Teen Poetry Night: May 19
Fine Free Week & National Library Week: April 13-19
Stafford 350
eBooks - we've got 'em
2014 Great Lives Chappell Lecture series
Digital magazines from Zinio. Back issues available.
Teen Poetry Night: May 19
Fine Free Week & National Library Week: April 13-19
Stafford 350
eBooks - we've got 'em
2014 Great Lives Chappell Lecture series
Digital magazines from Zinio. Back issues available.

LibraryPoint Blog

11/10/2011 - 4:30am
Olivia Goes to Venice by Ian Falconer

New York Times-bestselling author and illustrator Ian Falconer wrote the first book in the Olivia series after being inspired by his little niece. Since that first book, he has written a handful more starring that mischievous little pig using his signature minimalist style in black and white with a splash of red here and there.

Everyone’s favorite black and white pig is back in Olivia Goes to Venice. It’s vacation time, and Olivia is going to Venice with her family. Even before they depart, Olivia shows her fabulous flare and tendency for drama while she’s packing her suitcase with flippers and water skis, “Mother, apparently the city is often under water and –”, and even going through airport security, “As they went through the airport, Olivia was searched for weapons. She was very pleased.”

11/09/2011 - 11:31am
The Shame of the Nation by Jonathan Kozol

The Shame of the Nation tries to explain the troubles within America's inner-city schools. Jonathan Kozol--a writer, teacher, and activist--explores 60 different schools in order to see firsthand the physical and mental conditions of America's educational system. There, he finds an epidemic in which school systems allow some students to fall behind the curriculum. He looks at how the country went from separate but equal schools to desegregation and back to segregated schools.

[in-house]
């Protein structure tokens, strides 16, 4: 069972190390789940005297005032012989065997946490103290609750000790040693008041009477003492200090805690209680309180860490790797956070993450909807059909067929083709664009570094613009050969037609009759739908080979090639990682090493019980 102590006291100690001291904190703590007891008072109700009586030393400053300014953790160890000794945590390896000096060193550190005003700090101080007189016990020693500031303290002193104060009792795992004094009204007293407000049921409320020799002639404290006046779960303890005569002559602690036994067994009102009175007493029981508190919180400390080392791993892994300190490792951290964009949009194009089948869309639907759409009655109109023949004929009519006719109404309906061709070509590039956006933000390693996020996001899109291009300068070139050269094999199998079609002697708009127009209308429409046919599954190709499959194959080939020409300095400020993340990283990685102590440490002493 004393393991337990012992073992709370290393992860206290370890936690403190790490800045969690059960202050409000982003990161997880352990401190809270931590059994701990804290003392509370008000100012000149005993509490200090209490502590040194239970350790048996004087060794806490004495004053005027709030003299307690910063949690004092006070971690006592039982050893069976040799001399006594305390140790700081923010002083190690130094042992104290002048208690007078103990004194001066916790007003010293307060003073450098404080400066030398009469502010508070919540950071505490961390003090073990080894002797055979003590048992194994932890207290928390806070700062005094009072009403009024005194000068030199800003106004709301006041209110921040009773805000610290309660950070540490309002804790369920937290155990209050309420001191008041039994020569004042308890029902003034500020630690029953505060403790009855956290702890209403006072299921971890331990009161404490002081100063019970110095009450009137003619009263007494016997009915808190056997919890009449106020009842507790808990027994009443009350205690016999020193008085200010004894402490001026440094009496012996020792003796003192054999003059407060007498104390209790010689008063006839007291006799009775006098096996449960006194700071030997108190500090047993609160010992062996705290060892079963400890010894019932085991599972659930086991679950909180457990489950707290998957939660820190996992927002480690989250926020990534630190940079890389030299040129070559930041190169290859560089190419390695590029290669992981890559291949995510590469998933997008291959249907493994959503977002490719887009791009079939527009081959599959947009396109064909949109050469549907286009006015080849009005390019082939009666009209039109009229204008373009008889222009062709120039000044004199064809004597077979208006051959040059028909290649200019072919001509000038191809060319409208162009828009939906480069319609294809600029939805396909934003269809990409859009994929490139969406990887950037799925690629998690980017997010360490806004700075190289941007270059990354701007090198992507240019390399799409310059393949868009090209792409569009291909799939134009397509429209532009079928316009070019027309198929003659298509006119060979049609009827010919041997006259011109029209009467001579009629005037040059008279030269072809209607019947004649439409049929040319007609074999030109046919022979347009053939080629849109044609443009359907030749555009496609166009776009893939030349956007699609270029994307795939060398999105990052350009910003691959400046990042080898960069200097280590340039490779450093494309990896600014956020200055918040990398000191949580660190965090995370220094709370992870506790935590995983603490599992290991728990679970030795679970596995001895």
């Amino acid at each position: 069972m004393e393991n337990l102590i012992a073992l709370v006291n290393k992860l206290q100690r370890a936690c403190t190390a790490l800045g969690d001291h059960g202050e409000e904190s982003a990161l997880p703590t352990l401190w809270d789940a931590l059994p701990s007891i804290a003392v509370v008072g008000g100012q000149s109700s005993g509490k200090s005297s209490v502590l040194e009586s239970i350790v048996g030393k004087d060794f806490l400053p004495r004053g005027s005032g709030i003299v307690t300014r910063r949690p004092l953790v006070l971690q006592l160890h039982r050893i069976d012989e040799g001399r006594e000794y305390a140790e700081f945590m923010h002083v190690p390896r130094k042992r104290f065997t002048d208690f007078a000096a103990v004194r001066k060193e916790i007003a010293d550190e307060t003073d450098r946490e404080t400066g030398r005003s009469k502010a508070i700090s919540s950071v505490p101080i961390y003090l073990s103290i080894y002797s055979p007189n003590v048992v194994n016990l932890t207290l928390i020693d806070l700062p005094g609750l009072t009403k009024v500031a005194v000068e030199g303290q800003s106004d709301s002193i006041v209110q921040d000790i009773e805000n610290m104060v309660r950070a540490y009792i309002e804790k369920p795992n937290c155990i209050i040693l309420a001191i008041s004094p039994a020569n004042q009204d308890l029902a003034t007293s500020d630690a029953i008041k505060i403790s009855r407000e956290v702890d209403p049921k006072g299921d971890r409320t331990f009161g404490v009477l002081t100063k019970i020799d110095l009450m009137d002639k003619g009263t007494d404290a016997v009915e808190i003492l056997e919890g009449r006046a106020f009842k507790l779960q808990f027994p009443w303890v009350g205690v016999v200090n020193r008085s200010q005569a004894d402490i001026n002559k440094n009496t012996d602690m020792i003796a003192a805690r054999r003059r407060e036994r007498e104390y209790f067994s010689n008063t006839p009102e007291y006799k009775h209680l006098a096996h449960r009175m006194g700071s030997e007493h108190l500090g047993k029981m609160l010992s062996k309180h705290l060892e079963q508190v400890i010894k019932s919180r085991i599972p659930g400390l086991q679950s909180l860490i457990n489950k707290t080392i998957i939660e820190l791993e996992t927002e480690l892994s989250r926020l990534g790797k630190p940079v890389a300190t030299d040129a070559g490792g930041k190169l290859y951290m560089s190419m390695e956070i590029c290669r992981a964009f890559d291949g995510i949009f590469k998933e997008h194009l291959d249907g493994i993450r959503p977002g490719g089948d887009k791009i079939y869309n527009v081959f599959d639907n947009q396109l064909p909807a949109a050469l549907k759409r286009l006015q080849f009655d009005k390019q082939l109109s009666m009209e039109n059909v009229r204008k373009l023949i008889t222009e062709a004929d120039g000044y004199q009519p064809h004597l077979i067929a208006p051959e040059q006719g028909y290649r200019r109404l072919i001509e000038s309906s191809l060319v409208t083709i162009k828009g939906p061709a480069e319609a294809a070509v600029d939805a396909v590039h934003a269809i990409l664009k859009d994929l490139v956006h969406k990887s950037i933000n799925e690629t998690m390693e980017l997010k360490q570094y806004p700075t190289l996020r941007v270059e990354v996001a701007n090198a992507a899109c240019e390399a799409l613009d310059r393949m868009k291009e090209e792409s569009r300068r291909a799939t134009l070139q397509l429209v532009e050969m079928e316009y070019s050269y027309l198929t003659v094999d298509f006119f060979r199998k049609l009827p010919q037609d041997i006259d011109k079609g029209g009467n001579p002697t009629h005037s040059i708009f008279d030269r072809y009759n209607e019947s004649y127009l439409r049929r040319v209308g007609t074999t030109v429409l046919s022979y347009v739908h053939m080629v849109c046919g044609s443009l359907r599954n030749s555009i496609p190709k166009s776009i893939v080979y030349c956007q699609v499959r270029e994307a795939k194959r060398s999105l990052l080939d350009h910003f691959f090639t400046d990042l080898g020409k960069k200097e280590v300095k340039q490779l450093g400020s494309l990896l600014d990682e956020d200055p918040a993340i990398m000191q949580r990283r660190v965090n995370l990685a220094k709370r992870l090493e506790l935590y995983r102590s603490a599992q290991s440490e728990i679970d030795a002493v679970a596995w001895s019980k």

11/08/2011 - 11:04am
Nerd Do Well: A Small Boy’s Journey to Becoming a Big Kid by Simon Pegg

While some memoirs are incredibly complex and intrinsically difficult to categorize, most of the ones I’ve read tend to fit in one of two general groups: the experience-driven and the persona-driven. Avi Steinberg’s Running the Books exemplifies the experience-driven category. Steinberg was an unknown when his memoir was published, and that relative obscurity meant that most readers were not drawn to the book because of his persona or celebrity. It was the topic of the autobiography that caught the public’s attention--the fact that this young man had worked in a prison library and found a way to describe the disorienting experience with both clarity and depth.